a family of extinct giant rhinoceroses, inhabiting Eurasia during the Oligocene. The best-studied is the widely distributed genus Indricotherium from the Middle Oligocene in Kazakhstan, Mongolia, and China. The trunk of the Indricotheriidae was short; the legs were long, straight, and tridactyl, with a strongly developed middle digit. The head was small, without horns, and the neck was long. At the end of the snout there was one pair each of small upper and lower tusks (enlarged incisors). The cheek teeth were of primitive structure. The Indricotheriidae were the tallest and largest terrestrial mammals, measuring up to 5 m tall. They fed on the leaves and branches of shrubs and trees. The Indricotheriidae became extinct at the end of the Oligocene or beginning of the Miocene.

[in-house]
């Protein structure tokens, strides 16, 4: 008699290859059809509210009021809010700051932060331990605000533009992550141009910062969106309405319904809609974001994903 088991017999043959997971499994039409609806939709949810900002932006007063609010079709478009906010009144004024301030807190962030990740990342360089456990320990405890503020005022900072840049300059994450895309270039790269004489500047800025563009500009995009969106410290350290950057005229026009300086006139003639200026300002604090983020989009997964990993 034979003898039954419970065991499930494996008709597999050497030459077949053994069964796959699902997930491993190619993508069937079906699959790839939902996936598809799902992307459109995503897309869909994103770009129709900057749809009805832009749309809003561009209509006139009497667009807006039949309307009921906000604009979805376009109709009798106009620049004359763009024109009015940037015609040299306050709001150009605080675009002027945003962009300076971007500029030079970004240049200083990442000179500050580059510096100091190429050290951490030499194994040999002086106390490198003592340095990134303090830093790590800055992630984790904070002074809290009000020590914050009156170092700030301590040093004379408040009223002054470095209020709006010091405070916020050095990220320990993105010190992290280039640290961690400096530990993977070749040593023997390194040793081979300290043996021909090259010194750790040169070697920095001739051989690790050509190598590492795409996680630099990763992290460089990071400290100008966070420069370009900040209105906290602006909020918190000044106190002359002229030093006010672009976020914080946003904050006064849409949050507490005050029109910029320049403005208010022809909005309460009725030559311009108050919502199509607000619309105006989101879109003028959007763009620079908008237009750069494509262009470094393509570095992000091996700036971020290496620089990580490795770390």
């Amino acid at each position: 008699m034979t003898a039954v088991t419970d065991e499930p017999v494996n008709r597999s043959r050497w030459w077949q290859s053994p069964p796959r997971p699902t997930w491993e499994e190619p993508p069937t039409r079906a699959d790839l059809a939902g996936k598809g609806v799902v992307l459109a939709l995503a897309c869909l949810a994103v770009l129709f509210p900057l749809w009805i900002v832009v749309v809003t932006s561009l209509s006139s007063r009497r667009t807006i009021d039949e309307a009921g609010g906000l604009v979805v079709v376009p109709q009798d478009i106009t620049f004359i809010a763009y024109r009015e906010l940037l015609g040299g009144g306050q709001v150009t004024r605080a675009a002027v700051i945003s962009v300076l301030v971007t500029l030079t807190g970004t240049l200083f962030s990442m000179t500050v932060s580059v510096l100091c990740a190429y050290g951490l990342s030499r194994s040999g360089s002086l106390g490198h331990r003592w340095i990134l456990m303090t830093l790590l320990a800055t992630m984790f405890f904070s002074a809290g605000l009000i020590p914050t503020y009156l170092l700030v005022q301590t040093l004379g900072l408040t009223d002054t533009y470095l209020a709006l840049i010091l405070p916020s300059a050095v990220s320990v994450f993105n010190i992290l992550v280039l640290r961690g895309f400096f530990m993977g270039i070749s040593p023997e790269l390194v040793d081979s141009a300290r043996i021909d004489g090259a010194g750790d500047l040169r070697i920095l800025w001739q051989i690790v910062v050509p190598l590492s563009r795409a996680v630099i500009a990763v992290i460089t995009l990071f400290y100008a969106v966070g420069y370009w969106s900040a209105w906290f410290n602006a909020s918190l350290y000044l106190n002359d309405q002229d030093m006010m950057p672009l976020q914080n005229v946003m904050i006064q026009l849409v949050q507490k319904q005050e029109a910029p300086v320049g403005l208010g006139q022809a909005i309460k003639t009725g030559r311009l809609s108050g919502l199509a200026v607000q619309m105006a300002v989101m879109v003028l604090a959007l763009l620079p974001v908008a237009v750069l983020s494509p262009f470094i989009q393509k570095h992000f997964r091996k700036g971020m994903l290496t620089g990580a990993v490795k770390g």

REFERENCESBorisiak, A. A. “O rode Indricotherium n. g. (sm. Rhinocerotidae).” Petrograd, 1923. (Zapiski Rossiiskoi AN, vol. 35, no. 6.)
Osnovy Paleonlologii. Mlekopitaiushchie. Moscow, 1962.